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Reviews > Cook and Food Storage Gear > Stoves > MSR Pocket Rocket Deluxe 2019 > Test Report by Michael Mosack

MSR POCKET ROCKET DELUXE
TEST SERIES BY MIKE MOSACK
LONG-TERM REPORT
January 26, 2020

CLICK HERE TO SKIP TO THE FIELD REPORT
CLICK HERE TO SKIP TO THE LONG-TERM REPORT

TESTER INFORMATION

NAME: Mike Mosack
EMAIL: mosack(at)earthlink(dot)net
AGE: 56
LOCATION: San Diego, CA
GENDER: M
HEIGHT: 6' 1" (1.90 m)
WEIGHT: 240 lb (109.00 kg)

I've been backpacking for over 30 years, doing day trips, weekenders and week-long or longer trips throughout the year. I backpack in all climates and seasons, from summer desert trips to Spring/Winter camping in Michigan, California and Grand Canyon, Arizona. I rely on my equipment constantly. I prefer to go lighter when possible and I am always trying new items. Quality and reliability of items are paramount to me over price and weight.


INITIAL REPORT

PRODUCT INFORMATION & SPECIFICATIONS

Manufacturer: Cascade Designs
IMAGE 1
Image from MFG Website


Image from mfg website

Year of Manufacture: 2019
Manufacturer's Website: www.cascadedesigns.com
MSRP: US $69.95
Listed Weight: 2.9 oz (83 g)
Measured Weight: 2.9 oz (8.2 g)

Other details:
Length 1.8 in (4.57 cm)
Width 2.2 in (5.59 cm)
Height 3.3 in (8.38 cm)
Packaged Weight 3.4 oz (96 g)
Burn time (MSR IsoPro) per 227-g / 8-oz. canister - 60 minutes
Water boiled (MSR IsoPro) per 227-g canister 17 liters
Water boiled (MSR IsoPro) per 1 oz. of fuel - 2.2 liters
Boil time (MSR IsoPro), 1 liter - 3.3 minutes
Country of Origin - Korea

Please note while referencing all of the manufacturer's listed burn times - All of their listed testing reflect they used MSR IsoPro canister fuel, even though there are many other manufacturers & suppliers of similar fuel that are normally quite compatible with these types of canister stoves; that all their test results do not reflect what the ambient or water temperatures were at the start of their tests and they do not list what flame strength or height was used for comparison. I think it is reasonable to presume that they used maximum flame power for minimum boil times and I will use that as my standard as well. These results can only be used as a base guide, not to be relied upon. My favorite phrase to add here is, "Your results may vary."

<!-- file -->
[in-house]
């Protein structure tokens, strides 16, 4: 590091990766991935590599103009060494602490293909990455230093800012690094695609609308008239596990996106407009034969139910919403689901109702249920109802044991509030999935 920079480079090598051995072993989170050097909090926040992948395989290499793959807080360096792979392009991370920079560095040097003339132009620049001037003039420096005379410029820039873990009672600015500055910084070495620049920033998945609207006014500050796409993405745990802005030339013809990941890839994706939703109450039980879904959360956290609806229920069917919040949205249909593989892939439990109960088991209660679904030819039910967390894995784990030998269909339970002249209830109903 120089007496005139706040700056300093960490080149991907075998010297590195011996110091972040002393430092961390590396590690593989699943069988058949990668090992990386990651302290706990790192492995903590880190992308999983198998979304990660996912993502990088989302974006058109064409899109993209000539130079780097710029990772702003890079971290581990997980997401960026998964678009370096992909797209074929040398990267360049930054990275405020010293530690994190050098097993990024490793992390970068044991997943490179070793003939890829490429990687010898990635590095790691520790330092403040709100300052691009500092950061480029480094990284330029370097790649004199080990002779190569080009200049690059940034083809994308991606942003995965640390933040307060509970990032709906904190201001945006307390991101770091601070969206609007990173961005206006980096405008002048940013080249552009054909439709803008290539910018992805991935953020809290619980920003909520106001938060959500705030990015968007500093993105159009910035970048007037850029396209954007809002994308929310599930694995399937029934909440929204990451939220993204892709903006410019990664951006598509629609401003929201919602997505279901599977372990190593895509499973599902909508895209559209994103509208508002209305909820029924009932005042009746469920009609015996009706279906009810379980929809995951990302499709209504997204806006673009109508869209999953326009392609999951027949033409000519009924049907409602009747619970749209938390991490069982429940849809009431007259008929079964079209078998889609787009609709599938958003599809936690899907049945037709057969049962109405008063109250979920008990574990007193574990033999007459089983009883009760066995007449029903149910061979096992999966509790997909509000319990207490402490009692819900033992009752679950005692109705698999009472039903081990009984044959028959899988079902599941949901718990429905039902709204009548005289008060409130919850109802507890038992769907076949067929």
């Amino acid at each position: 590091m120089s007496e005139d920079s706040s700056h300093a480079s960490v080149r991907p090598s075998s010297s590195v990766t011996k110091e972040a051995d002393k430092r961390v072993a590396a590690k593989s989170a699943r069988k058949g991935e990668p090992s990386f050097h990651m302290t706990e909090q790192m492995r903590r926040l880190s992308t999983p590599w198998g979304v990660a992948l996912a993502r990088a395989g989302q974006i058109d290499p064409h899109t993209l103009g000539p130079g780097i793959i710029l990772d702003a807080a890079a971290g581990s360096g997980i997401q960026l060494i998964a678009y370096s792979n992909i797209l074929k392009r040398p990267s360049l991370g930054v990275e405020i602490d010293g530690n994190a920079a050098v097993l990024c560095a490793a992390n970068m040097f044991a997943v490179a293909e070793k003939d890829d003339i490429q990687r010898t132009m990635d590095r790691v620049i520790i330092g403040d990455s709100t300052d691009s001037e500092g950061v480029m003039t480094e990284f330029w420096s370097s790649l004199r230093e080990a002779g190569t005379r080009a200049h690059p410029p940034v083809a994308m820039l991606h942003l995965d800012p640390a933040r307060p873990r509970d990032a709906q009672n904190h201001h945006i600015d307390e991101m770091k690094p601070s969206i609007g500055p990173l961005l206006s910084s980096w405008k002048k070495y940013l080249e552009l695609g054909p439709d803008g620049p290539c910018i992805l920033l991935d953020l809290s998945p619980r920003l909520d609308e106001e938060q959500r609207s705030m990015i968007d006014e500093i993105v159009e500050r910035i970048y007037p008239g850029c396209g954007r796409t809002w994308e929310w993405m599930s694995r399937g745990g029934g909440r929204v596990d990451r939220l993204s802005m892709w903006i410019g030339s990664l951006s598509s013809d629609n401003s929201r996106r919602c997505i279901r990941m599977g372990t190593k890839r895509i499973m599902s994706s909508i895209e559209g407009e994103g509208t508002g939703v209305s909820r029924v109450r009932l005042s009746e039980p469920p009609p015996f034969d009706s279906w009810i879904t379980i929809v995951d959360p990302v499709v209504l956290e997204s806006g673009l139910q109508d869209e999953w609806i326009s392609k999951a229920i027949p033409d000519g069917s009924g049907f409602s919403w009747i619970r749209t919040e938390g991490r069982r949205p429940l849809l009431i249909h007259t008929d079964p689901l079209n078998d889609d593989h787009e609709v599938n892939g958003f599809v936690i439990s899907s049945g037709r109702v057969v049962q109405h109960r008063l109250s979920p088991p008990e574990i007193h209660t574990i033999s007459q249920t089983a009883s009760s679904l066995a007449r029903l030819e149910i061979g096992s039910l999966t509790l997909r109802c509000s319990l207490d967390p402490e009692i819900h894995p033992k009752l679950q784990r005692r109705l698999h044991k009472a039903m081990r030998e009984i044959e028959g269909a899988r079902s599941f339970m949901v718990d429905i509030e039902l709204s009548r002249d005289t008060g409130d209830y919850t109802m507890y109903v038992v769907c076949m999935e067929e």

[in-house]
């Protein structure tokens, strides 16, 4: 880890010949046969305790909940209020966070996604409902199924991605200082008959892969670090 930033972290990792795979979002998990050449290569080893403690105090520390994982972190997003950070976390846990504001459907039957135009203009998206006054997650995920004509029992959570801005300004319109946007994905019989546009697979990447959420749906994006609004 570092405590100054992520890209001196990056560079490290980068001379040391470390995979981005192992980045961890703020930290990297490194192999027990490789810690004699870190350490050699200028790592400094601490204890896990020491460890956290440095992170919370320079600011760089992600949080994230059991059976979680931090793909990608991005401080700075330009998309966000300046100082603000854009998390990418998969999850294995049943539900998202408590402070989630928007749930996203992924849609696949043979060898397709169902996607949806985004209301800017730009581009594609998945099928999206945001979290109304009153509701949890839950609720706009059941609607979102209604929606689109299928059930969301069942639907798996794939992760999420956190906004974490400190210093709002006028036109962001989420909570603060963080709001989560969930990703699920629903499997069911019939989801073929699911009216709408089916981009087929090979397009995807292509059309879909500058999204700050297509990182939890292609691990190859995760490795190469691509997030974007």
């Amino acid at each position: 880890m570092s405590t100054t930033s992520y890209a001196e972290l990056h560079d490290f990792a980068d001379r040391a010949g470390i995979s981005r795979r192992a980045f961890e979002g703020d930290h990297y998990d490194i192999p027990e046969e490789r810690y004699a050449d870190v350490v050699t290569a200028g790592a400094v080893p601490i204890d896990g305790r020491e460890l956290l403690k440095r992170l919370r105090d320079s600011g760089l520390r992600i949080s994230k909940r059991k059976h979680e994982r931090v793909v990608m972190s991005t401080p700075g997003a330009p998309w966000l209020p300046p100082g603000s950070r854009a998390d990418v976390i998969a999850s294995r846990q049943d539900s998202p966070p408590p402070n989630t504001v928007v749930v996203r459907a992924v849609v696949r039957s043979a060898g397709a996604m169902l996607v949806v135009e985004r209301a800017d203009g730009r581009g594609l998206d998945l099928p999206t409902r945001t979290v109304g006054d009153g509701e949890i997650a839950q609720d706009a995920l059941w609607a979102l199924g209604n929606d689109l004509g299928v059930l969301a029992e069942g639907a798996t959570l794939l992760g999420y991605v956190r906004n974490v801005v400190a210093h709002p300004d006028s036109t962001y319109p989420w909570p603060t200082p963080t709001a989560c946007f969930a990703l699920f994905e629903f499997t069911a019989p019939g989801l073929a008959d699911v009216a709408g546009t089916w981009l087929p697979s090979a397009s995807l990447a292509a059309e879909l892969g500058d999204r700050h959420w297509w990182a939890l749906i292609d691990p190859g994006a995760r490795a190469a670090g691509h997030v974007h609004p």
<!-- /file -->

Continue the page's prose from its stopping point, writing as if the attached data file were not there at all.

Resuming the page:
Burn time (MSR IsoPro) per 227 g / 8-oz. canister approximately 60 minutes, but the mfg does not list what the ambient or water temperatures were at the start of their tests
Water boiled (MSR IsoPro) per 227 g canister 16 liters
Water boiled (MSR IsoPro) per 1 oz (28 g) of fuel 2 liters boil time (MSR IsoPro) 1 liter 3.5 minutes

Cascade Designs is the parent company of Mountain Safety Research (MSR). I should note that the product being tested does not come with a fuel canister as shown in the product image above. The fuel canister can be purchased separately throughout the USA and Canada. International users and purchasers will have to check for fuel availability for their specific travel location.

The Pocket Rocket Deluxe stove is similar to the other canister stoves in the Pocket Rocket line in that it is quite similar in design, use and fuel source. This model sports a larger diameter burner head intended for better distribution of heat and simmering. This also comes with a push-start Piezo igniter that the manufacturer states is the most durable one they've ever built. The stove assembly is separate from the fuel canister. The stove collapses down in the same way as other Pocket Rocket stoves do, where the pot supports twist and fold down against the body along with the gas control. This stove comes with a storage bag rather than the hard plastic one that the Pocket Rocket and Pocket Rocket 2 both come in. Personally, I prefer the storage bag as it will pack nicely without the concern that the hard plastic will inadvertently open or the hinge or clasp will fail, which has happened to my other stove storage containers.

A few of the highlights as presented by the manufacturer...
Consistently Fast: Pressure regulator maintains the stove's fast boil times even in cold weather and with low fuel.
Ultralight and ultra-packable; expands the menu options for ultralight backpacking.
Push-Start Ignition: Fast, reliable piezo lighting; spark igniter is protected inside burner for maximum durability.
Broad Burner: Improves wind resistance and combines with simmer control for excellent cooking versatility; wind-blocking burner lip.
Compact: Folding pot supports pack exceptionally small,
Strong pot supports offer excellent stability.